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A Student-Hacker Rematch at the Second Annual Collegiate Cyber Defense Competition

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Students again faced off against experienced hackers at the annual Mid-Atlantic Regional Collegiate Cyber Defense Competition. The students' goal: lock down unfamiliar systems and secure their networks. The hackers' goal: to own the students' networks and steal important data. Seth Fogie witnessed the 2007 real-world competition and reported on the event from the perspectives of both the students and the hackers.

How many times have you heard a commercial telling you how much money an Information Technology professional can earn in a year? Well, trust me; the job is not as easy as it sounds. Just ask the eight teams that participated in the annual Collegiate Cyber Defense Competition (CCDC). During the event they are under immense pressure to a build web application, maintain a web server with an ecommerce system, manage an Exchange server, keep a DNS server up and running and more — all while protecting their network from four seriously determined hackers.

From the nationalccdc.org website, "The CCDC is a three day event and the first competition that specifically focuses on the operational aspect of managing and protecting an existing 'commercial' network infrastructure. Not only do students get a chance to test their knowledge in an operational environment, they will also get a chance to network with industry professionals who are always on the look out for up and coming engineers. CCDC provides a unique opportunity for students and industry professionals to interact and discuss many of the security and operational challenges the students will soon face as they enter the job market." All this said, the event is much more than just a competition. It is a test of how well a person can perform under serious pressure. In fact, there was an unofficial "bonus" to the first hacker who could make a student cry.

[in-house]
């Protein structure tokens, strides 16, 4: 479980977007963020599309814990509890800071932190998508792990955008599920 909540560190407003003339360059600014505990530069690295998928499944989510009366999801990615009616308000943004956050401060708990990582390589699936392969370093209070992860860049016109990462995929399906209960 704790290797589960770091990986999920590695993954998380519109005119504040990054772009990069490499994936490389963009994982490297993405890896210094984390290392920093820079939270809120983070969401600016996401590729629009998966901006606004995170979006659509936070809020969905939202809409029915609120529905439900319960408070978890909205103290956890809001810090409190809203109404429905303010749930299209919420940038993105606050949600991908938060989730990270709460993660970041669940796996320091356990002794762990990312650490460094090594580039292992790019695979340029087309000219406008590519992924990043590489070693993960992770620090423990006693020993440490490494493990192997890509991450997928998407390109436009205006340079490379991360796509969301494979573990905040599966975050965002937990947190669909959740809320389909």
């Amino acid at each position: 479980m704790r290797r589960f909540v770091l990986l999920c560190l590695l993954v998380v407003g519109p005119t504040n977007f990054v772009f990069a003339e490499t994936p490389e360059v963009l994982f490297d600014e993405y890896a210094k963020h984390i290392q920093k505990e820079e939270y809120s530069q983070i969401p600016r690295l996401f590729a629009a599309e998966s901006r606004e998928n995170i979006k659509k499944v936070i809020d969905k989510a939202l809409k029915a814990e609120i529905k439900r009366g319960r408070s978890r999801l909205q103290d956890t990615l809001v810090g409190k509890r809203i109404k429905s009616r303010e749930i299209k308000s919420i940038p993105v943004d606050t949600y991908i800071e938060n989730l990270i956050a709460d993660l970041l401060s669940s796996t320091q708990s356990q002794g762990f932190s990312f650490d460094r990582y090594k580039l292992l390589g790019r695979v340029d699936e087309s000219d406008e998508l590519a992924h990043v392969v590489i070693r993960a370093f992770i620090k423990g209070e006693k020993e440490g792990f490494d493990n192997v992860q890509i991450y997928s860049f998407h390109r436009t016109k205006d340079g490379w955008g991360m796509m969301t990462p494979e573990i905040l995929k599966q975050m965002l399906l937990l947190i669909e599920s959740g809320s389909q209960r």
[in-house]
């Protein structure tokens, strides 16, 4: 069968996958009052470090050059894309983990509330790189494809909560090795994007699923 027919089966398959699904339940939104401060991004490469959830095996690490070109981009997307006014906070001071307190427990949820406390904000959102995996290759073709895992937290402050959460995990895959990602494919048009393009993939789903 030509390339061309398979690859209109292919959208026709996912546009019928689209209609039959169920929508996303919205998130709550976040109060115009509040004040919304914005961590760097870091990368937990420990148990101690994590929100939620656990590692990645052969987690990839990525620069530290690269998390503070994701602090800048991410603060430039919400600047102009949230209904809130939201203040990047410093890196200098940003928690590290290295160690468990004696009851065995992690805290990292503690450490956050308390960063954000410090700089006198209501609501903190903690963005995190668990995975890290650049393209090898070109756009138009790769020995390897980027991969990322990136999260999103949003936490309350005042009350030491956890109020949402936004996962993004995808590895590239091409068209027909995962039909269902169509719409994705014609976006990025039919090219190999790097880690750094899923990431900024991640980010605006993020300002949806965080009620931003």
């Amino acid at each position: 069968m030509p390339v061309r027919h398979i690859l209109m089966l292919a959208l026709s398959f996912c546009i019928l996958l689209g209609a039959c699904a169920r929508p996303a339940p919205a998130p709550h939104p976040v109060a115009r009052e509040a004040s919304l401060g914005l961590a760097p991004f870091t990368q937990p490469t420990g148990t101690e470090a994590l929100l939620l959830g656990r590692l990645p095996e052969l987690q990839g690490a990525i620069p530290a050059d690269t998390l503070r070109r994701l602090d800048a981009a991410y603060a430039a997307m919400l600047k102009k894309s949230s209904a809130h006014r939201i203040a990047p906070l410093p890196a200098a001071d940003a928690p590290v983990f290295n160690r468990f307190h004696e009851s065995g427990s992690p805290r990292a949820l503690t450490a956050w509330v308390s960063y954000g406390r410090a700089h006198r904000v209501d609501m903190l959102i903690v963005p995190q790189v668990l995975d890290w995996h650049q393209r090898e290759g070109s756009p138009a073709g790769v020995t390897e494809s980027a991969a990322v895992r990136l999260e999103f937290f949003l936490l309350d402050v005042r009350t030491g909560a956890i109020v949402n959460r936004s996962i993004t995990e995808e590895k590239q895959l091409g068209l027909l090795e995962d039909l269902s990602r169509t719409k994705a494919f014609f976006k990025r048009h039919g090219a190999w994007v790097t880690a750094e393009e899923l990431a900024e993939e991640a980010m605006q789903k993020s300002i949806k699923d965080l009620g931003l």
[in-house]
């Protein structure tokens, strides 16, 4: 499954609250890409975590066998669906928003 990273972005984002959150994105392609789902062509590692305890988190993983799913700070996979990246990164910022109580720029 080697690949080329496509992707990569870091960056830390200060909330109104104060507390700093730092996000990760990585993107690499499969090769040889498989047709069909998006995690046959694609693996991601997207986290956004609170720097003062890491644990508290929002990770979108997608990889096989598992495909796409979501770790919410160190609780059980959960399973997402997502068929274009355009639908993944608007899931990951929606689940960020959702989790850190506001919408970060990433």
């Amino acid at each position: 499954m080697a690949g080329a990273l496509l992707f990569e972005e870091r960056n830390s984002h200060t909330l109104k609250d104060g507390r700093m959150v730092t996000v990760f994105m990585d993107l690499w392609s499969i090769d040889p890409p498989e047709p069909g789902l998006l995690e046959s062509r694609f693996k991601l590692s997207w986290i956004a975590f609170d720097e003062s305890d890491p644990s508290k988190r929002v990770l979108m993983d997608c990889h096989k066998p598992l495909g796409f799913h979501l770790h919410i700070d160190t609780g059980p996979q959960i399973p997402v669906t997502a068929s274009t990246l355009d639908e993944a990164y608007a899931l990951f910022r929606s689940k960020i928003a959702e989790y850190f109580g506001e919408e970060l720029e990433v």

In summary, the students are handed a small network with various services, most of which are outdated and vulnerable to some exploit. They then have a few hours to get everything patched and secure, at which point the red team (a.k.a. the hackers) are set loose to own them all. However, as IT professionals know very well, it isn't just the hacker you have to deal with — power outages, router crashes, disk failures and many other unplanned events can also wreck havoc on the typical network. Welcome to the "Real World" — CCDC style.

Last Year's Event

This was the second year for the CCDC. We were fortunate to be invited to last year's event, which turned out to be a very amusing experience. As with any first time adventures, unexpected anomalies played a very big role in the outcome of the event. However, despite some minor hiccups, everyone benefited form the experience and walked away with a newfound respect to the challenges of the IT world. Perhaps the most amusing and educational aspect to the first Mid-Atlantic CCDC was how the red team managed to surprise everyone involved by incorporating a physical break-in to each of the team's "businesses." By the time the event was over, everyone clearly understood that locking down a server extends well beyond a secure user account. It also involves a security system that prevents someone from ever gaining physical access to the corporate systems. As the red team clearly illustrated, it only takes a few minutes to gain access to a Linux box via single user mode, bypass BIOS passwords by shorting out the motherboard, and gain administrator access to most any Windows 2000 box by resetting the password via a boot disk.

Prior to the physical intrusion, the 2006 red team had the most success by exploiting default configurations and default accounts. Once they were let loose, the team members quickly found and "owned" routers, osCommerce sites, and Linux servers simply because the systems were still using default accounts. Unfortunately, this is a real world problem that has turned more than one company into a victim. Or to put it another way, why attempt to locate and exploit a DCOMRPC vulnerability when the password to the Administrator account is blank!

Prior to attending the 2007 event, we were fairly certain the red team was going to have a more difficult time gaining access to the students systems. The reason for this is that all of the previous year's teams were returning, along with three new schools. In other words, most of the teams knew what they were walking into. Default configurations and accounts were bound to be located and fixed within minutes. The red team would not be able to simply walk in, connect to a system, and login. However, CCDC predicted this and provided a few "unknowns" to assist the red team with their work.

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